Pride motivations exist on a sliding scale. So let’s jump back to defining neighborhoods as a collective of people with similar values and desires. If we are in a $200,000 neighborhood, our granite and cherry may have a vast, emotional pride impact relative to other homes viewed. If we take the same $15,000 of granite and cherry to a $1 million neighborhood, they may have almost zero emotional impact. It’s the same feature but causes a completely different emotional effect.

To get the same pride impact in our million-dollar neighborhood, perhaps we need custom-built cabinets, ideally by a well-known provider of such workmanship, whereas our loft-dwellers may see granite as passé and demand concrete or steel counters. Every neighborhood has different values and desires.

You can discover the major pride factors of any neighborhood through experience or custom AI software. But these are different for every neighborhood. However, once you know what they are, you must present as many of these as possible. Use concrete terms, including brand names if you have them. Viking or Sub-Zero creates an envisioned dinner party in your mind, and you are already receiving the emotional pride benefits this moment. You have that similar kind of impact in every neighborhood and price range; it’s just that emotional triggers vary — based on the values and desires of people drawn to each neighborhood.

Describe these terms tangibly; don’t use fluffy, meaningless phrases like “pride of ownership” or “wonderful family home.” These descriptions take up space and trigger no pride emotions for buyers.

Now do the same with your pictures and videos. Nobody wants to see another standard bathroom with a panning shot of a toilet — stop it. The vast majority of bathrooms and bedrooms, even in nice homes, are b-o-r-i-n-g. Ignore them. Focus your visual presentation on the same areas where your words had the highest emotional impact and stop there.

Once your buyer is head-over-heels in love with the property — and that feeling of love is entirely emotionally driven, based on envisioned future life events — then a twinge of fear sets in. They are compelled to test out their decision rationally for just a moment. They are afraid they may make a mistake.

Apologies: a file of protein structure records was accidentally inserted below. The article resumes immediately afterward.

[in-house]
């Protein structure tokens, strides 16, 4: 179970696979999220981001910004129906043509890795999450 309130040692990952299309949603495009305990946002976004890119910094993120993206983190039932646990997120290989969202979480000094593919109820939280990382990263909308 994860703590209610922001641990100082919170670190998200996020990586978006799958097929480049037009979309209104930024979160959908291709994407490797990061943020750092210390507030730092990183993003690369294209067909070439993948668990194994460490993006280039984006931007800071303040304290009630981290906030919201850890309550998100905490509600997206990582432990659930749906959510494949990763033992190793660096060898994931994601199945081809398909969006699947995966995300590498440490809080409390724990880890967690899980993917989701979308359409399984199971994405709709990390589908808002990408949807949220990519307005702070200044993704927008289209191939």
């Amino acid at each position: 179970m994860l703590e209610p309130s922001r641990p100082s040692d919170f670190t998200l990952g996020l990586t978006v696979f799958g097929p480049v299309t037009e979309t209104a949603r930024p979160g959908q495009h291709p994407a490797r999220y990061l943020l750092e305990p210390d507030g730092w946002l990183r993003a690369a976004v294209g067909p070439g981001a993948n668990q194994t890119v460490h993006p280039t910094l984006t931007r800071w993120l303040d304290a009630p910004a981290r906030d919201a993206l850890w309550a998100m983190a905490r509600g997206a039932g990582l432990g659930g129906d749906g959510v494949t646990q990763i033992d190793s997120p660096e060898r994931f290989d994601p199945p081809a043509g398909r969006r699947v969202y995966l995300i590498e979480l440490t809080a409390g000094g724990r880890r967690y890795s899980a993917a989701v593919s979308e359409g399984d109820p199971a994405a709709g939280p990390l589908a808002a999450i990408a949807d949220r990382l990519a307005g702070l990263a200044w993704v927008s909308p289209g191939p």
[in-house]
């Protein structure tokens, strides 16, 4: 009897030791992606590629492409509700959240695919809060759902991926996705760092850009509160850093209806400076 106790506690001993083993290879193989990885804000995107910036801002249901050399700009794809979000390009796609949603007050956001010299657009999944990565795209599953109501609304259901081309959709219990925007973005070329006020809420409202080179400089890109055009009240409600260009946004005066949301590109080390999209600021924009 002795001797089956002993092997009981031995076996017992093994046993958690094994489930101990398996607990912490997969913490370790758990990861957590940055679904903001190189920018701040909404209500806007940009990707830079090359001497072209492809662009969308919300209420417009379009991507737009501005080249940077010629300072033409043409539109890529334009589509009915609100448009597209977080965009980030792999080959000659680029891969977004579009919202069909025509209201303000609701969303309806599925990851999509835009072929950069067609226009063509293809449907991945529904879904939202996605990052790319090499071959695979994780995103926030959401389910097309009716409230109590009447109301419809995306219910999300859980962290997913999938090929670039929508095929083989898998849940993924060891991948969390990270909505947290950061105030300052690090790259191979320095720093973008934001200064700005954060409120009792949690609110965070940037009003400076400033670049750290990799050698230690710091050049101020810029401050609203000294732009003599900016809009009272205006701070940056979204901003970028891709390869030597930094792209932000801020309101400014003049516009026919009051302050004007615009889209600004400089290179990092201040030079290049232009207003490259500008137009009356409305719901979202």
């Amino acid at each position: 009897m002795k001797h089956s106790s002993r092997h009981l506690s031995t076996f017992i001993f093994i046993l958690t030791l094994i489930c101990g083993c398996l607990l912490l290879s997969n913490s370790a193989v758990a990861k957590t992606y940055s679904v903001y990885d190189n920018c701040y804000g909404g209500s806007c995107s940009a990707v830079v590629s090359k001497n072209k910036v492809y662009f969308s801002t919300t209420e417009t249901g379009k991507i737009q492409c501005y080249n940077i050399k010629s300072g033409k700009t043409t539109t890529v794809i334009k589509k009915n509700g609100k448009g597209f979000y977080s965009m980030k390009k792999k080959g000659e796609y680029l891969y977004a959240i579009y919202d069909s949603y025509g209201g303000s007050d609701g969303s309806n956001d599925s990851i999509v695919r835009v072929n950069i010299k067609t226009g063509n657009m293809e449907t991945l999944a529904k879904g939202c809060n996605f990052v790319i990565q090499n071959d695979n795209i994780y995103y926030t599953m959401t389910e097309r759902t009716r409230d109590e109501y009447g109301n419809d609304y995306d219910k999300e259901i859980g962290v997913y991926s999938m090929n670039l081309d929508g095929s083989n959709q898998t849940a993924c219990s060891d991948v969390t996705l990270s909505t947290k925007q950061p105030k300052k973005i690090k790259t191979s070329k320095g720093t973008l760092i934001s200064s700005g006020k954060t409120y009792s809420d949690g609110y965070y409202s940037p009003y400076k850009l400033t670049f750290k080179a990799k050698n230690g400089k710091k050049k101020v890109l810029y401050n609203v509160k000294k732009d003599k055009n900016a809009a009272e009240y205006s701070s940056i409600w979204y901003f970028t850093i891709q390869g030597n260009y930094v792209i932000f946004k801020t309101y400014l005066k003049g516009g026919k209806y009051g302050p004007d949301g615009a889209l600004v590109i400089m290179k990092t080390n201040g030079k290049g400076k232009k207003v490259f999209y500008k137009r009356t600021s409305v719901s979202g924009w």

Again, through experience or expensive software, you can discover why some homes sold for much less than others that are physically very similar and in the same neighborhood. Often, it’s because they lacked the volume of pride triggers that the higher-priced homes had. But sometimes they had problems — negative factors that scared the homebuyers away

Once you determine those fear triggers, you can either remove or fix those problems or acknowledge your lower value based on market actions. It will do you no good to embellish a description through your words, pictures and video; the market will find out through their visits, and you’ll start on a lengthy decline of price reductions and ever-increasing time on the market.

And don’t panic, filling your descriptions with meaningless terms. You’ll just embolden your seller before the lengthy decline of price drops and ever-increasing time on the market.

Know what the market desires the most; excite them with concrete descriptions matching their desires. If your home seller won’t work with you by preparing their home based on the market’s greatest desires, then politely walk away and let another broker learn this lesson the hard way. The homeowners will appreciate your research and honesty.

Creed Smith is living the creation and implementation of innovation via QValue.net and DemonOfMarketing.com.

Email Creed Smith.